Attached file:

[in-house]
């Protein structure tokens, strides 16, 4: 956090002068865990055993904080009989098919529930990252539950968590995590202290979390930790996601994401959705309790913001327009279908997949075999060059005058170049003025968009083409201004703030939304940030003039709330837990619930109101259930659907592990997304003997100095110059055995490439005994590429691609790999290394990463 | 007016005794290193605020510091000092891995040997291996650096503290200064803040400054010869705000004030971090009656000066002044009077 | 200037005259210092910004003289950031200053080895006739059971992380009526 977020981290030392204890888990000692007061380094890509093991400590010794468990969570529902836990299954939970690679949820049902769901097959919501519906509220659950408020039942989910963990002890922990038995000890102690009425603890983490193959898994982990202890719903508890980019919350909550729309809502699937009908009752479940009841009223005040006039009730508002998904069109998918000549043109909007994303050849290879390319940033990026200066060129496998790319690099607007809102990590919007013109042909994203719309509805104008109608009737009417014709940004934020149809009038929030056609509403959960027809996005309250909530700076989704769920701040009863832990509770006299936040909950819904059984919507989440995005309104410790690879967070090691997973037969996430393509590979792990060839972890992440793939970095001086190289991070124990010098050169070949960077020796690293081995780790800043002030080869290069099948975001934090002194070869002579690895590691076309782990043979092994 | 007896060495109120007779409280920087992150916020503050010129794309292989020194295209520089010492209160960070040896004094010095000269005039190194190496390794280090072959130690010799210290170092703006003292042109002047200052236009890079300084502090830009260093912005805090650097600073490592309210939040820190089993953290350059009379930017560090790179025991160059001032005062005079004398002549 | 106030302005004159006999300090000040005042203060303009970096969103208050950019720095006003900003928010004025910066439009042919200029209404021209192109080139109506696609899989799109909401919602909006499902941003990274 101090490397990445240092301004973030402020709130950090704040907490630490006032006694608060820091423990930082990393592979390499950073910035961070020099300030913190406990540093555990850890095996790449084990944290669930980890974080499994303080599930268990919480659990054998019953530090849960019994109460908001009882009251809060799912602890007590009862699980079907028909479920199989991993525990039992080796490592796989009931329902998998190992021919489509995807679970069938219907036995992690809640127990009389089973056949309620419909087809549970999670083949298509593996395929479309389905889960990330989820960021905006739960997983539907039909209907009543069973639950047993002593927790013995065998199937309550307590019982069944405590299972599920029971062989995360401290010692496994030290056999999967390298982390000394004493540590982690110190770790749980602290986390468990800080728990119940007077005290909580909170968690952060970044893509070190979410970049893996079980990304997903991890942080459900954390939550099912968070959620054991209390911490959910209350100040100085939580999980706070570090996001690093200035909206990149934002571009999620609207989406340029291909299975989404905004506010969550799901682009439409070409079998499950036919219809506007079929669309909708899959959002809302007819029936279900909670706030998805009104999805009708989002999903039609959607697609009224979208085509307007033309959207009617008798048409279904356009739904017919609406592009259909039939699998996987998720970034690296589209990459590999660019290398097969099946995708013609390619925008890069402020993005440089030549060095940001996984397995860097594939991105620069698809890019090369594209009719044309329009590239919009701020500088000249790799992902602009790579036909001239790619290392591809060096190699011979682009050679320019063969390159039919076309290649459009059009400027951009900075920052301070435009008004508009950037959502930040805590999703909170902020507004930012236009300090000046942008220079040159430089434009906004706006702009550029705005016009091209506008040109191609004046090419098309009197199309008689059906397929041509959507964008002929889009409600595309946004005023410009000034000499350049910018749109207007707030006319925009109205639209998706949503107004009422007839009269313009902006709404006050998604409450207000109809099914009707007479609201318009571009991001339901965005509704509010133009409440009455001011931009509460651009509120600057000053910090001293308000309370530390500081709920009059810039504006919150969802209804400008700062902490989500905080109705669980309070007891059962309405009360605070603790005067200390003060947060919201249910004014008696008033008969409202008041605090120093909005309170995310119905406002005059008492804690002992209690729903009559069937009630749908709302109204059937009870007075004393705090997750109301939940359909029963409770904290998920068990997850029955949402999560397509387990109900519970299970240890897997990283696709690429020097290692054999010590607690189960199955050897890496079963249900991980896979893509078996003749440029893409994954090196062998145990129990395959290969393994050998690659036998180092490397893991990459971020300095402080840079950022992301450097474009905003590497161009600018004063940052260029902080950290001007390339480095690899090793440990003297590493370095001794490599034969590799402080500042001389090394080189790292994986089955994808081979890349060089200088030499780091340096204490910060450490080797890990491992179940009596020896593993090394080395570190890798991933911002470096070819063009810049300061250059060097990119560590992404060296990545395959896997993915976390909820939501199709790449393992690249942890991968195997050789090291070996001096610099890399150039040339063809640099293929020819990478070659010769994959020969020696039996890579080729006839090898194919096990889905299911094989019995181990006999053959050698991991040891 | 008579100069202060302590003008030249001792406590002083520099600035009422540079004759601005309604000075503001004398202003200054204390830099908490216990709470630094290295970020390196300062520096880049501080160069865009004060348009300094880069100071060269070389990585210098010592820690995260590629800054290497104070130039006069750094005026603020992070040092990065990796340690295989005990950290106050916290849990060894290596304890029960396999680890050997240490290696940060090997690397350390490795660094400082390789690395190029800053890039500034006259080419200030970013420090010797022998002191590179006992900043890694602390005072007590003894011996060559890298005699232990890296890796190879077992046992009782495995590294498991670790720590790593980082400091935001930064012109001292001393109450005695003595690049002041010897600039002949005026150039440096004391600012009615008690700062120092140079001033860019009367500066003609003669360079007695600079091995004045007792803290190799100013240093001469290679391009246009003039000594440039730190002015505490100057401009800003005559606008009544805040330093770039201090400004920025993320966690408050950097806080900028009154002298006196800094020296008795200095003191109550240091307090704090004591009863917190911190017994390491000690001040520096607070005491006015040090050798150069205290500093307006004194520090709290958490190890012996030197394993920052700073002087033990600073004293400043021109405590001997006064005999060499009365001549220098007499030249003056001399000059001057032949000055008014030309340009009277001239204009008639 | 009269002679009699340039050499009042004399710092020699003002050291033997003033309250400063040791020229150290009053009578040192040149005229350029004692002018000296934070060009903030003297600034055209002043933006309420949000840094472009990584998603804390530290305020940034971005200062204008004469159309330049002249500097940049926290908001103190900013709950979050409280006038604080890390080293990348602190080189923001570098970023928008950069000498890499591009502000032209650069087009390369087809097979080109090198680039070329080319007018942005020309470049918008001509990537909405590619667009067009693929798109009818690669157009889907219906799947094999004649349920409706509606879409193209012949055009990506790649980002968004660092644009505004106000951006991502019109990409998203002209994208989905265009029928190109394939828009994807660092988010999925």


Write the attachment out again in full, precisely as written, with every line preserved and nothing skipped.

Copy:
[in-house]
């Protein structure tokens, strides 16, 4: 956090002068865990055993904080009989098919529930990252539950968590995590202290979390930790996601994401959705309790913001327009279908997949075999060059005058170049003025968009083409201004703030939304940030003039709330837990619930109101259930659907592990997304003997100095110059055995490439005994590429691609790999290394990463 | 007016005794290193605020510091000092891995040997291996650096503290200064803040400054010869705000004030971090009656000066002044009077 | 200037005259210092910004003289950031200053080895006739059971992380009526 977020981290030392204890888990000692007061380094890509093991400590010794468990969570529902836990299954939970690679949820049902769901097959919501519906509220659950408020039942989910963990002890922990038995000890102690009425603890983490193959898994982990202890719903508890980019919350909550729309809502699937009908009752479940009841009223005040006039009730508002998904069109998918000549043109909007994303050849290879390319940033990026200066060129496998790319690099607007809102990590919007013109042909994203719309509805104008109608009737009417014709940004934020149809009038929030056609509403959960027809996005309250909530700076989704769920701040009863832990509770006299936040909950819904059984919507989440995005309104410790690879967070090691997973037969996430393509590979792990060839972890992440793939970095001086190289991070124990010098050169070949960077020796690293081995780790800043002030080869290069099948975001934090002194070869002579690895590691076309782990043979092994 | 007896060495109120007779409280920087992150916020503050010129794309292989020194295209520089010492209160960070040896004094010095000269005039190194190496390794280090072959130690010799210290170092703006003292042109002047200052236009890079300084502090830009260093912005805090650097600073490592309210939040820190089993953290350059009379930017560090790179025991160059001032005062005079004398002549 | 106030302005004159006999300090000040005042203060303009970096969103208050950019720095006003900003928010004025910066439009042919200029209404021209192109080139109506696609899989799109909401919602909006499902941003990274 101090490397990445240092301004973030402020709130950090704040907490630490006032006694608060820091423990930082990393592979390499950073910035961070020099300030913190406990540093555990850890095996790449084990944290669930980890974080499994303080599930268990919480659990054998019953530090849960019994109460908001009882009251809060799912602890007590009862699980079907028909479920199989991993525990039992080796490592796989009931329902998998190992021919489509995807679970069938219907036995992690809640127990009389089973056949309620419909087809549970999670083949298509593996395929479309389905889960990330989820960021905006739960997983539907039909209907009543069973639950047993002593927790013995065998199937309550307590019982069944405590299972599920029971062989995360401290010692496994030290056999999967390298982390000394004493540590982690110190770790749980602290986390468990800080728990119940007077005290909580909170968690952060970044893509070190979410970049893996079980990304997903991890942080459900954390939550099912968070959620054991209390911490959910209350100040100085939580999980706070570090996001690093200035909206990149934002571009999620609207989406340029291909299975989404905004506010969550799901682009439409070409079998499950036919219809506007079929669309909708899959959002809302007819029936279900909670706030998805009104999805009708989002999903039609959607697609009224979208085509307007033309959207009617008798048409279904356009739904017919609406592009259909039939699998996987998720970034690296589209990459590999660019290398097969099946995708013609390619925008890069402020993005440089030549060095940001996984397995860097594939991105620069698809890019090369594209009719044309329009590239919009701020500088000249790799992902602009790579036909001239790619290392591809060096190699011979682009050679320019063969390159039919076309290649459009059009400027951009900075920052301070435009008004508009950037959502930040805590999703909170902020507004930012236009300090000046942008220079040159430089434009906004706006702009550029705005016009091209506008040109191609004046090419098309009197199309008689059906397929041509959507964008002929889009409600595309946004005023410009000034000499350049910018749109207007707030006319925009109205639209998706949503107004009422007839009269313009902006709404006050998604409450207000109809099914009707007479609201318009571009991001339901965005509704509010133009409440009455001011931009509460651009509120600057000053910090001293308000309370530390500081709920009059810039504006919150969802209804400008700062902490989500905080109705669980309070007891059962309405009360605070603790005067200390003060947060919201249910004014008696008033008969409202008041605090120093909005309170995310119905406002005059008492804690002992209690729903009559069937009630749908709302109204059937009870007075004393705090997750109301939940359909029963409770904290998920068990997850029955949402999560397509387990109900519970299970240890897997990283696709690429020097290692054999010590607690189960199955050897890496079963249900991980896979893509078996003749440029893409994954090196062998145990129990395959290969393994050998690659036998180092490397893991990459971020300095402080840079950022992301450097474009905003590497161009600018004063940052260029902080950290001007390339480095690899090793440990003297590493370095001794490599034969590799402080500042001389090394080189790292994986089955994808081979890349060089200088030499780091340096204490910060450490080797890990491992179940009596020896593993090394080395570190890798991933911002470096070819063009810049300061250059060097990119560590992404060296990545395959896997993915976390909820939501199709790449393992690249942890991968195997050789090291070996001096610099890399150039040339063809640099293929020819990478070659010769994959020969020696039996890579080729006839090898194919096990889905299911094989019995181990006999053959050698991991040891 | 008579100069202060302590003008030249001792406590002083520099600035009422540079004759601005309604000075503001004398202003200054204390830099908490216990709470630094290295970020390196300062520096880049501080160069865009004060348009300094880069100071060269070389990585210098010592820690995260590629800054290497104070130039006069750094005026603020992070040092990065990796340690295989005990950290106050916290849990060894290596304890029960396999680890050997240490290696940060090997690397350390490795660094400082390789690395190029800053890039500034006259080419200030970013420090010797022998002191590179006992900043890694602390005072007590003894011996060559890298005699232990890296890796190879077992046992009782495995590294498991670790720590790593980082400091935001930064012109001292001393109450005695003595690049002041010897600039002949005026150039440096004391600012009615008690700062120092140079001033860019009367500066003609003669360079007695600079091995004045007792803290190799100013240093001469290679391009246009003039000594440039730190002015505490100057401009800003005559606008009544805040330093770039201090400004920025993320966690408050950097806080900028009154002298006196800094020296008795200095003191109550240091307090704090004591009863917190911190017994390491000690001040520096607070005491006015040090050798150069205290500093307006004194520090709290958490190890012996030197394993920052700073002087033990600073004293400043021109405590001997006064005999060499009365001549220098007499030249003056001399000059001057032949000055008014030309340009009277001239204009008639 | 009269002679009699340039050499009042004399710092020699003002050291033997003033309250400063040791020229150290009053009578040192040149005229350029004692002018000296934070060009903030003297600034055209002043933006309420949000840094472009990584998603804390530290305020940034971005200062204008004469159309330049002249500097940049926290908001103190900013709950979050409280006038604080890390080293990348602190080189923001570098970023928008950069000498890499591009502000032209650069087009390369087809097979080109090198680039070329080319007018942005020309470049918008001509990537909405590619667009067009693929798109009818690669157009889907219906799947094999004649349920409706509606879409193209012949055009990506790649980002968004660092644009505004106000951006991502019109990409998203002209994208989905265009029928190109394939828009994807660092988010999925």